Special Care Baby Unit / Muinyi munthuku kangkawardli
The Special Care Baby Unit (SCBU) is a 35-bed unit caring for babies needing short and long term observation and specialised care. SCBU also provides a Neonatal Early Discharge (NED) program.
The Special Care Baby Unit (SCBU) is a 35-bed unit caring for babies needing short and long term observation and specialised care born at the WCH, born elsewhere in South Australia, the Northern Territory, western Victoria and the far west of New South Wales.
The Kaurna name for the SCBU is Muinyi munthuku kangkawardli, which means "Place of special care for infants/newborns".
SCBU also provides a Neonatal Early Discharge (NED) program. This allows some babies to go home early on gavage (tube) feeds. Your baby's care is continued in the comfort of your own home with regular visits from experienced SCBU Midwives/Nurses.
How to access this service
Level 3 zone F / Queen Victoria Building
A multidisciplinary team provides care for babies in SCBU. These babies are usually born ill and/or prematurely. The unit supports and actively encourages the transfer of babies to their local hospital once they no longer need specialised care.
Adjacent to SCBU is a Parenting Unit which provides education and support for parents and families prior to your baby going home. A waiting room is located near the nursery entrance.
Accommodation is available in nearby motels, hotels and apartments
The Butterfly Card scheme assists families where babies are admitted to hospital for an anticipated period of more than a week or who have frequent admissions or outpatient/day therapy appointments. Please speak to the staff caring for your baby for further information.
Please ask the Midwife/Nurse who is caring for your baby if you wish to see a social worker, interpreter or minister of religion.
Parents and Caregivers – Caring for your Baby
We welcome the involvement of parents and caregivers while babies are in SCBU. Our care is family-centred, meeting the physical, emotional, social, cultural, and spiritual needs of the family.
Parents are important members of the team – we look forward to working with you during your baby’s stay. We encourage you to visit frequently and also welcome phone calls at any time if you just want to check in how your baby is progressing when you are not at the hospital.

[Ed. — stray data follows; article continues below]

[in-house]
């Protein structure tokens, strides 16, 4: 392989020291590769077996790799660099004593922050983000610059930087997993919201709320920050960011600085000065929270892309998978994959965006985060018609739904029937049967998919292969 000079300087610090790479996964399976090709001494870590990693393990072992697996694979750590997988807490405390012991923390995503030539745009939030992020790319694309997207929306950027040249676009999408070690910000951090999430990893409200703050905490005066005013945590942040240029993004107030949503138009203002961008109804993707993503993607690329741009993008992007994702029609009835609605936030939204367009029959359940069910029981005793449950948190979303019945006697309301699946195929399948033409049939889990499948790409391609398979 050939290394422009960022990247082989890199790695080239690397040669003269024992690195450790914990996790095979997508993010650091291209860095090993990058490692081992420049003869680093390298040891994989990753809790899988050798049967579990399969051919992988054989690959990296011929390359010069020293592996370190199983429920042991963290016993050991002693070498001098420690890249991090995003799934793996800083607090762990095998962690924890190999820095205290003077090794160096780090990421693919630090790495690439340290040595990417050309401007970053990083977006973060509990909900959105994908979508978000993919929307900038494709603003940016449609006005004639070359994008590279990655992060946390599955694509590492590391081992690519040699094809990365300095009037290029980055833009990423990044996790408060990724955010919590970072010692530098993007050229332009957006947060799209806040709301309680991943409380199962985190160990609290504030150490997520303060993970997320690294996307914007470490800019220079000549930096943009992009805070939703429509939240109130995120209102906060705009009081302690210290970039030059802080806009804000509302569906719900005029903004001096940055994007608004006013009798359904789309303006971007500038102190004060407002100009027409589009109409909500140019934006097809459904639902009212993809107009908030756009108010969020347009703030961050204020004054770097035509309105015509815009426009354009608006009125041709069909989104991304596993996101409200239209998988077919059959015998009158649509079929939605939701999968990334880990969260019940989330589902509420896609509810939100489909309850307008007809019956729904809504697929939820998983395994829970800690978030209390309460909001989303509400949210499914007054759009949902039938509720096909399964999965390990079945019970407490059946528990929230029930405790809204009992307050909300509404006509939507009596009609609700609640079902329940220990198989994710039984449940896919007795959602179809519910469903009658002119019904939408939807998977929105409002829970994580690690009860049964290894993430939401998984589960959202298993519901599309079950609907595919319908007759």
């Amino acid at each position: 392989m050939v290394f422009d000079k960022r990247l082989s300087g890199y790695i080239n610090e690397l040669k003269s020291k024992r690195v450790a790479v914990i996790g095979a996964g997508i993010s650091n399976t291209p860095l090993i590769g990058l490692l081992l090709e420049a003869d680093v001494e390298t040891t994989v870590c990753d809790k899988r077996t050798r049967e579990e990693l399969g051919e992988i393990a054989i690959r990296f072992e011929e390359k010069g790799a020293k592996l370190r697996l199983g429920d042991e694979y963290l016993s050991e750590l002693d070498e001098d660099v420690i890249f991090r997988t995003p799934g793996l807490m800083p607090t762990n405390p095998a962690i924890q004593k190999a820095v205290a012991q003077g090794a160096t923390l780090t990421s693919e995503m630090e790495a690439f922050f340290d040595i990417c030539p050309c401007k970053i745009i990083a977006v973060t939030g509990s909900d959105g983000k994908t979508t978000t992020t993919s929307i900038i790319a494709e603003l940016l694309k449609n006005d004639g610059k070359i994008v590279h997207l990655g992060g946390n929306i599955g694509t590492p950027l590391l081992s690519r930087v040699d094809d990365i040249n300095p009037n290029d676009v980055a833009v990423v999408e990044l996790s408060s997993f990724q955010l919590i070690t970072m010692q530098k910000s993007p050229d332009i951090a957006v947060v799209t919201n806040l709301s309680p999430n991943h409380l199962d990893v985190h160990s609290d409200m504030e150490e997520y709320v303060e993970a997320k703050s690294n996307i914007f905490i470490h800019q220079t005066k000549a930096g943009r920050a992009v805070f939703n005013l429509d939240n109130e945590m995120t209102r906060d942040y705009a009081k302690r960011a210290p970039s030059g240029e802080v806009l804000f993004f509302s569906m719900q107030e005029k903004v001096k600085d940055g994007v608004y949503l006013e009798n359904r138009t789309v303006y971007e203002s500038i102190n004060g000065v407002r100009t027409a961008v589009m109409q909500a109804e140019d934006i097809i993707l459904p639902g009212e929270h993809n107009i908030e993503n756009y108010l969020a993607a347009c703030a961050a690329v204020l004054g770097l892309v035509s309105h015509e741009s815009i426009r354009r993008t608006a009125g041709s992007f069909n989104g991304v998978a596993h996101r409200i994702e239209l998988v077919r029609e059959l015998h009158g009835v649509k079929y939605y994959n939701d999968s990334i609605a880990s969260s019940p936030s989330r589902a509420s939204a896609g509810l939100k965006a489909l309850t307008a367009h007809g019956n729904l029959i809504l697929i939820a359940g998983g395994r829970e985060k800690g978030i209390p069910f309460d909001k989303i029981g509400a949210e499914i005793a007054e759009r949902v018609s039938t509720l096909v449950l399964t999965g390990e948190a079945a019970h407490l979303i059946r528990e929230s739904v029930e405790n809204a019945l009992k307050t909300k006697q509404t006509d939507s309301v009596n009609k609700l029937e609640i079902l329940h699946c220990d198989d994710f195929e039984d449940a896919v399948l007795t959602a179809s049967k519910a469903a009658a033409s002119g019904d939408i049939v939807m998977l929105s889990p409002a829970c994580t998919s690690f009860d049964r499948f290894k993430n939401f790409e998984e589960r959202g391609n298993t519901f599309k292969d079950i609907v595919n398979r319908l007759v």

The unit provides a family centred model of care and developmentally supportive care to all babies. We encourage parents to have an active role in the care of your baby. We encourage you to be part of the ward rounds that occur each day, as well as assisting with hands on care of your baby wherever possible.
Neonatal Outreach Service
A Home Visiting Service is provided by experienced nurses and midwives from SCBU for parents and babies who live within 20 - 25 km of the WCH. This service provides care and support within the home setting, and also provides support for parents whose baby has been discharged home on tube feeds via the NED program.
Referrals to other support agencies such as Child and Youth Health, Parenting Network are also offered.
Services and Facilities
Meals for parents and caregivers are available from the Cafeteria or the Playdeck.
For safety reasons, please do not bring food or hot drinks into the nursery.
Car parking is available on or near the hospital grounds.
- Parents only may visit.
- Parents: You may visit at any time, but if you are unwell, please do not visit your baby. Please speak to your nurse/midwife about ‘Babytalk’.
- Children are not permitted in the unit.
- Exemptions may be considered in extenuating circumstances, and will require approval.
- Please check local restrictions or speak to your nurse/midwife for current visiting guidelines.
Ward Clerk: 8161 7848
SCBU Shift Coordinator: 0466 249 978
Nurse Unit / Midwife Manager: 8161 7863
(08) 8161 9618
Special Care Baby Unit
Women's and Children's Hospital
72 King William Road
South Australia 5006
Babies in the SCBU are cared for by a large multidisciplinary team including:
- Neonatologists – doctors who specialise in looking after premature or ill newborns
- Nurses and Midwives, many of whom have additional qualifications in Neonatal Intensive or Special Care Nursing
- Neonatal Nurse Practitioners
- allied healthcare providers such as social workers and physiotherapists
- other medical specialists such as anaesthetists or surgeons.
The WCH has an ongoing commitment to research and evidence based practice. Many research activities are conducted with support from the Neonatal staff.